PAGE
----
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Dante’s own youthful career as a Tuscan dialect poet — roughly, from the early 1280s to the mid-1290s — was inseparable from the Saracen-influenced verse that flourished in Sicily during Frederick II’s fostering of Arabic literature. From around 1233, Sicilian poets at the Frederician court had begun to write a troubadour love poetry inspired by the lyric versifiers of southeastern France. In Provençe, troubadour poetry became popular after knights went off on the Crusade and left behind (and pined grievously for) their women. The Sicilian poets under Frederick II wrote in a new literary language: the Sicilian vernacular. All Italian poetry in Dante’s youth was referred to as “Sicilian” — it was Sicilian, or at least southern Italian in origin, character and expression. To the pride of many Sicilians today, Italian thus first flourished as a literary language in post-Islamic Sicily. The language of the Sicilian poets — a Sicilian version of Provençal-Romance vernacular — became a point of reference for Dante as he developed the Tuscan vernacular for The Divine Comedy.

Scholars have long debated how much of Arabic culture Dante absorbed, unknowingly or not, through the Sicilian verse which as a young man he read and admired. Palermo was far removed from the gracious suavities of the poet’s pre-Renaissance Florence. Jasmine-flavoured ice and sherbet were served as refreshment at the Palermitan court after the sirocco had blown in hot from Tunisia nearby. (It was the Arabs who brought sherbet to this part of the Mediterranean — and jasmine is surely a Saracen touch.) Sicilian vernacular poets such as Ciullo d’Alcamo and Rinaldo d’Aquino — both of them mentioned in The Divine Comedy — wrote for an exclusive audience at Frederick’s palace, where an Arabic-Saracen douceur had lingered since the days of the Muslim conquest in the 9th century; only Sicilians of refinement (and, naturally, leisure) could enjoy the poetry’s idealised gallantry towards women and other Arabo-Sicilian delights. Yet Dante conceded the poetry’s influence on him. “All the poems of our predecessors in the vulgar tongue were called Sicilian,” he observed in his unfinished treatise, De vulgari eloquentia (On Eloquence in the Vernacular), written sometime between 1302 and 1305.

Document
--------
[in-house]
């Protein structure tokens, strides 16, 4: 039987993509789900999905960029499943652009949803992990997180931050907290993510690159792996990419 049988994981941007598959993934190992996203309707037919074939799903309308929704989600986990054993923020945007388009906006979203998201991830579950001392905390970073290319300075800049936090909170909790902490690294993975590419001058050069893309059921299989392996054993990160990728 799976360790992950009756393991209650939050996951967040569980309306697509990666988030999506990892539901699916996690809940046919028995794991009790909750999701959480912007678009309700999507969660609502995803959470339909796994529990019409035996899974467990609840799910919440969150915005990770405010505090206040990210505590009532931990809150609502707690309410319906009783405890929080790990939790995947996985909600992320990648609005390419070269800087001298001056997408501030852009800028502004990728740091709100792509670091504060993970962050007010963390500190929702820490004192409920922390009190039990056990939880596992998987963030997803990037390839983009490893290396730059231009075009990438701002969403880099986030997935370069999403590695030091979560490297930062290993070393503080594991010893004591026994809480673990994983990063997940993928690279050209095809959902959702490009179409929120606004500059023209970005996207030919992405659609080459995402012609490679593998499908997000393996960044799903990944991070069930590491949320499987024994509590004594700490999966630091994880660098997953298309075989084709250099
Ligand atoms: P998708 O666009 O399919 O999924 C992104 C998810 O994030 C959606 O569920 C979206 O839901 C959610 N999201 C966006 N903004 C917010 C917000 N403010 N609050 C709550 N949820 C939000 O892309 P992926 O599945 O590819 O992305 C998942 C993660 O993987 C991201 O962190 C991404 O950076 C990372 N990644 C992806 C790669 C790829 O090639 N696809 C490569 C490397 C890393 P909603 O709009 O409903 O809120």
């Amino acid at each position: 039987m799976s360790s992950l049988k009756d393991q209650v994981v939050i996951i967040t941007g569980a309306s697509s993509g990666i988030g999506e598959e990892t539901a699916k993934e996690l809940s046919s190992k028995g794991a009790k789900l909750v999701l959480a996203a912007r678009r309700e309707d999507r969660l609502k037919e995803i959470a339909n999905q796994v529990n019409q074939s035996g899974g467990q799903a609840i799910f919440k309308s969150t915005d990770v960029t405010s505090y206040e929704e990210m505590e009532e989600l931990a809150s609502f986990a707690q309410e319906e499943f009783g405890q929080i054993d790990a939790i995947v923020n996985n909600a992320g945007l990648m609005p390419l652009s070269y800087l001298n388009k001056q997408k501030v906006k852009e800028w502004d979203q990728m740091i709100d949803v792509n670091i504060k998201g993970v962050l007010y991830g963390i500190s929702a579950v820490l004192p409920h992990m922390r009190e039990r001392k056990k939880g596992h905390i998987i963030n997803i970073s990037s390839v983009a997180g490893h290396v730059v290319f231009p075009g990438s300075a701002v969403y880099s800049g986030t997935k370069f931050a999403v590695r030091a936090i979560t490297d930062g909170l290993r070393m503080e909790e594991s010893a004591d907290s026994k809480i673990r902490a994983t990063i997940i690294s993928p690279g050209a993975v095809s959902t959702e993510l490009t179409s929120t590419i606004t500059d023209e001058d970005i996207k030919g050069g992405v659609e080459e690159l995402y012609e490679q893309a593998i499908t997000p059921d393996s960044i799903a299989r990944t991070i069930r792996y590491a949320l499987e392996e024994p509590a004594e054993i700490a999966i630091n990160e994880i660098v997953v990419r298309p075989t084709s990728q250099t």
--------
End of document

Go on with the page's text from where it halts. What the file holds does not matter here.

Giacomo da Lentini, another important Sicilian poet, appears in “Purgatory” as the “Notaro” or Notary: he was a lawyer from the Sicilian city of Catania. Da Lentini’s poems (some 40 of which have survived) reveal a lively interest in Islamic culture if not Islamic religion. The Pre-Raphaelite poet and painter Dante Gabriel Rossetti translated Da Lentini’s and other medieval Sicilian verse for his 1861 volume The Early Italian Poets from Ciullo d’Alcamo to Dante Alighieri. Inevitably the “Italian” verse was haunted by two and a half centuries of Arabic culture: when the Arabs invaded Sicily in 831 they introduced mosques, pink-domed cupolas, as well as a few thousand verses by Siculo-Arabic poets such as the great Ibn Hamdis, who fought against the Christian invader during the Norman Conquest, before fleeing to Seville. Sicilian vernacular authors such as d’Alcamo, who borrowed from Hamdis and other Mediterranean Arabic poets, wrote of date palms, turban-wearing pashas, perfumed roses, minarets and concubines; they loved backgammon and falconry, and they danced to zajal and muwashshah songs while music played on the Arabic lute and tambourine. D’Alcamo himself, as Rossetti points out, took his Muslim-sounding surname from Alcamo, a town not far from Palermo, whose name is said to derive from the Arab al-qama, “rich soil”.
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September 1st, 2018
1:09 PM
Perhaps we should be requesting Dante be read out on Roger McGough`s Poetry Please on Radio 4 ? This is a fascinating article. The cartoon balloon of Sadiq Khan is flying in London today. What circle of Hell is Theresa May in this week? Is Anne Marie Waters our `Dante` on the horrors?

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